Décadence, Dekadenz, Dekadens: an interdiscursive exploration of decadence in German and Scandinavian literature and culture at the fin de siècle
Chapot, Laura Alice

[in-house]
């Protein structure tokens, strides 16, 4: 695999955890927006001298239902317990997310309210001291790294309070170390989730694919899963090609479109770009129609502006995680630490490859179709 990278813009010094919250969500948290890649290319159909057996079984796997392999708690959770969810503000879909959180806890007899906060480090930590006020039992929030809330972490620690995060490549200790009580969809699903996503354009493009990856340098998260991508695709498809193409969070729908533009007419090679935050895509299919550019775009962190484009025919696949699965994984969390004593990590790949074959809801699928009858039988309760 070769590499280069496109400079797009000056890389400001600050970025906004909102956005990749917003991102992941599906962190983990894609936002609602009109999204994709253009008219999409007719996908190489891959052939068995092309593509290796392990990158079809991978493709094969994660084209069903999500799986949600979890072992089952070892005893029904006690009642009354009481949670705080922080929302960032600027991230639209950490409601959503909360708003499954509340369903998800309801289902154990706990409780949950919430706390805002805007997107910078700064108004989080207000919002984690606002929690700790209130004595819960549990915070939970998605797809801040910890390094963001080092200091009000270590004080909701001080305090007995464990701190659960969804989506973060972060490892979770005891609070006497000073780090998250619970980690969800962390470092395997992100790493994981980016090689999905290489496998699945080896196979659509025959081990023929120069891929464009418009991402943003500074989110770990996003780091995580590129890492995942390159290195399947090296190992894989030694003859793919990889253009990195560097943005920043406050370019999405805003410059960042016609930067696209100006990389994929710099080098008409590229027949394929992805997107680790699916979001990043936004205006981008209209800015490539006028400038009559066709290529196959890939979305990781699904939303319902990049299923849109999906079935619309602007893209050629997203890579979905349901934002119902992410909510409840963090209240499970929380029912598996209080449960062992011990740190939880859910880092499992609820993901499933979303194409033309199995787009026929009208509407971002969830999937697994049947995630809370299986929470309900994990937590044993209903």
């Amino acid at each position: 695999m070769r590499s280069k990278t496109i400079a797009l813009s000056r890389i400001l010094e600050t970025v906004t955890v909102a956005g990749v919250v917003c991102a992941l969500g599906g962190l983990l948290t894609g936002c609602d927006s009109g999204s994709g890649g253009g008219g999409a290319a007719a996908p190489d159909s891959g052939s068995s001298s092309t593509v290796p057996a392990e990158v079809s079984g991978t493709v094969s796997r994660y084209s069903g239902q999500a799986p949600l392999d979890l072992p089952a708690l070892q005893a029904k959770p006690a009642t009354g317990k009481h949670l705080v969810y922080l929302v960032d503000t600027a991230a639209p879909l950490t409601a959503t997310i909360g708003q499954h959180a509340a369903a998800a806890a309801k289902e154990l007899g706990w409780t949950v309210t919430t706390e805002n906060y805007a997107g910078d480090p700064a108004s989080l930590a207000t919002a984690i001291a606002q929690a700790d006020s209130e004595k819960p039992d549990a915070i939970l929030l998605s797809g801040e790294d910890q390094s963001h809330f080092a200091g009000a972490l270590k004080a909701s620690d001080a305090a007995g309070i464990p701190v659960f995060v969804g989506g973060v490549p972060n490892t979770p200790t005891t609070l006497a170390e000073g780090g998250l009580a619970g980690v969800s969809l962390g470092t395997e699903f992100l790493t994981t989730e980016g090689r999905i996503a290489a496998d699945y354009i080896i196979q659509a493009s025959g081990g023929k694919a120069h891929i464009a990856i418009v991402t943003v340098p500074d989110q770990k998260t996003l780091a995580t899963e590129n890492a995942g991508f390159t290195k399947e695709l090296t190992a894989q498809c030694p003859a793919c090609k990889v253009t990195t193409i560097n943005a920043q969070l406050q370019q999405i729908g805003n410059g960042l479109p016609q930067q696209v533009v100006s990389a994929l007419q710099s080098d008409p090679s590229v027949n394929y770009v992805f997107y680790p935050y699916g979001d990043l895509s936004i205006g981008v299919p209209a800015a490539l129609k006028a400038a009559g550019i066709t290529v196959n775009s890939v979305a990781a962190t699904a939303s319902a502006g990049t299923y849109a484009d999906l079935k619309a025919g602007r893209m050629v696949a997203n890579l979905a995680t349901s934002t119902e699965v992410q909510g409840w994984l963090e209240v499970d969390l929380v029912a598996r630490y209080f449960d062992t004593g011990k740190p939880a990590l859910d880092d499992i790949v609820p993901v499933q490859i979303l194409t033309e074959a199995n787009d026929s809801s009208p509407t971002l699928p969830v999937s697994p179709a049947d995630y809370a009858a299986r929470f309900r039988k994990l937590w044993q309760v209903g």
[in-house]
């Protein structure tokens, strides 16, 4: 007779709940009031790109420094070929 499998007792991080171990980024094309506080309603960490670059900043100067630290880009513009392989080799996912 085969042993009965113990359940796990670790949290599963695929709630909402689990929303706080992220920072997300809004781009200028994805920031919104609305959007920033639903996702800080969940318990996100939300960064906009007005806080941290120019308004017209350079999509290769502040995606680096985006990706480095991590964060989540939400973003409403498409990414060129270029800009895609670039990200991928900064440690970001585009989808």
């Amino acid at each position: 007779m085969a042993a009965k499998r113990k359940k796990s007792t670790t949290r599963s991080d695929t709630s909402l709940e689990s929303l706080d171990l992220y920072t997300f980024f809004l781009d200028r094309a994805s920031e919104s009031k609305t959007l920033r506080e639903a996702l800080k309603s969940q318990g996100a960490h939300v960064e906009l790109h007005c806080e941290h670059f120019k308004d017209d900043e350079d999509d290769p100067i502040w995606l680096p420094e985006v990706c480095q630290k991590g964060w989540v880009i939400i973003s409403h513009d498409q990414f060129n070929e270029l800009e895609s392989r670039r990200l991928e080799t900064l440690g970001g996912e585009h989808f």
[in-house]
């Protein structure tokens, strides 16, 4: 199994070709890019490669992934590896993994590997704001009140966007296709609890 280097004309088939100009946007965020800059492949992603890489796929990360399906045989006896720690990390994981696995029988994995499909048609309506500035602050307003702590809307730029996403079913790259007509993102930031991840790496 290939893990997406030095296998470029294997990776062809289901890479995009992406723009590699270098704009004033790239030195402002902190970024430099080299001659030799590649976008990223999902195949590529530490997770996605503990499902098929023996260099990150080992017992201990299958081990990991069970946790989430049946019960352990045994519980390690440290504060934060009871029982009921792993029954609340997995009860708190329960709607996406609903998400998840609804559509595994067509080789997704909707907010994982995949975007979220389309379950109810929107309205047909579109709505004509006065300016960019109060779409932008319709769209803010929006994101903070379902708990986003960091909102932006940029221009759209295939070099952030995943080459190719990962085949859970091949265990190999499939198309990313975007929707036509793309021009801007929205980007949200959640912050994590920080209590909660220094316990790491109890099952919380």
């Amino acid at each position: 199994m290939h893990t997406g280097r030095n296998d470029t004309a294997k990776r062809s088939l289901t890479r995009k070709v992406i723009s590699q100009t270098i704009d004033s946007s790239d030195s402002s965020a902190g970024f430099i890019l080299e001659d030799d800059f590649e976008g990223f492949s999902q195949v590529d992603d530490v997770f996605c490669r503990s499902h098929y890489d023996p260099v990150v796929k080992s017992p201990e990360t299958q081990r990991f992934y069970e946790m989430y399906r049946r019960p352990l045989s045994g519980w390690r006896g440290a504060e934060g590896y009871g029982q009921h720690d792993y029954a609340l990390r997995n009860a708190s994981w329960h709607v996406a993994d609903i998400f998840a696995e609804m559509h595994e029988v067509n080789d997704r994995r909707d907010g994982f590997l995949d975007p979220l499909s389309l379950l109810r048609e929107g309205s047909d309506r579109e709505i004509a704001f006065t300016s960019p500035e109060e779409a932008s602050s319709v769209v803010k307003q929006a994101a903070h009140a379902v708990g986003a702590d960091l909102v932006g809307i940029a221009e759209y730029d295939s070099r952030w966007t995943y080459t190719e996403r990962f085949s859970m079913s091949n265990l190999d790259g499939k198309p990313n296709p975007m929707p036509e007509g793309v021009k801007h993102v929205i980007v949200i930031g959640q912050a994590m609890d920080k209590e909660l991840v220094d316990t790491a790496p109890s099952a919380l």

In this thesis I develop an innovative theoretical and methodological approach for exploring interconnections between language, literature and culture at the fin de siècle in Germany and Sweden, focussing on the concept of decadence as the mainspring guiding the elaboration of my approach and analyses. The fin de siècle is characterised as a moment of acute and significant upheaval, instability and uncertainty. Foundational aspects of social and subjective self-experience and self-understanding undergo profound transformation at this time as core cultural institutions, conventions and values become destabilised and opened up to reformulation. In particular, a sense of hopeful optimism and faith in the potentialities of humanity and human ingenuity jars with a concurrent horror at the ruthlessness, hardship and unrest through which these possibilities are unfolded, and with a sense of anxiety surrounding the uncertainties of a self-conscious and open future. How to conceptualise, theorise and analytically manage and approach these ambivalences and tensions is at the heart of the drive underpinning this research. Decadence, especially in the German and Swedish cultural contexts, emerges as a particularly problematic and revealing concept to explore the ambivalences and contradictions of the fin de siècle as troubled and troubling time. Decadence is a notably widespread concept at the fin de siècle, yet this diffuseness poses theoretical and analytical dilemmas. There is a conflicted irresolution between recognising the prevalence of the concept at the time as significant and meaningful, and yet the profound ambiguity and liminality of the term frustrates its use as critical concept in analyses. Decadence is dismissed as too unstable and questionable, and the fundamental indeterminacy of the term often becomes separated out and collapsed in order to make it analytically manageable. It is at this analytical juncture that this project is situated — how to reconcile the notable saliency and significance of decadence with its profound ambiguity and instability. The main drive underpinning this project is therefore to develop an original theoretical and methodological approach that explicitly, flexibly and productively addresses the fundamental ambiguity and liminality of decadence at the fin de siècle, an approach in which the instability and ambiguity of the concept become the springboards for analysis rather than its limitation. In the first half of this thesis, I translate critical issues and insights on decadent ambiguity and instability at the fin de siècle into theories of (re)signification and meaning. Reframing decadence in terms of theories of meaning and (re)signification enables me to theorise the significance and meaningfulness of the ambiguity and liminality of decadence as playing a particular semantic function — as opening up semantic resources and strategies for destabilising, exploring and reformulating different possibilities of meaningful configuration. In particular, a theoretical and methodological approach to meaning and signification that combines systems theory, discourse theory and computational approaches to textual analysis facilitates a systemic, flexible and productive approach to decadent ambiguity and liminality at the fin de siècle in which discursive patterns and tensions can be explored across different scales and lines of analysis. Systems theories formalise the shifting interactions and interrelations of complex phenomena. These theories can therefore productively address the structural tensions of decadence and the way in which it interrelates different culture spheres and levels. The discourse theory of Laclau and Mouffe is especially useful for theorising moments of acute cultural instability as moments of particularly visible and intense processes of (re)signification. As a constructionist theory, discourse theory offers theoretical resources for reconceptualising the relations between different cultural practices through meaning and signification. A discourse perspective theorises meaning as cultural practice in which a shared cultural reality is elaborated through patterns of cumulation and interrelation that draw on shifting repositories of potential cultural resources and that are perpetually destabilised and restabilised into different arrangements and configurations. Computational deformances, enabled by word frequency queries and topic modelling, can visualise and re-present these latent patterns of cumulation and interrelation within and across texts in ways that would not be representable and perceptible otherwise. Furthermore, the malleability of computational methods can allow for the tracing and comparing of different lines of inquiry at different scales of analysis thereby facilitating an exploratory, speculative and defamiliarising analytical process through the iterative movement between local and systemic scales of analysis and different lines of inquiry. In the second half of this thesis, this approach is unfolded into analyses of texts written between the 1870s and the 1910s by Thomas Mann, Friedrich Nietzsche, Hjalmar Söderberg and August Strindberg. These are then contrasted to investigations of patterns of discursive clusters and tensions within and across corpora of research literature on decadence and associated concepts published between the 1920s and the 2010s. These analyses explore and substantiate how conceptualising decadence as opening up discursive strategies and resources that play out dynamics and possibilities of (re)signification can bring to light productive avenues of further investigation.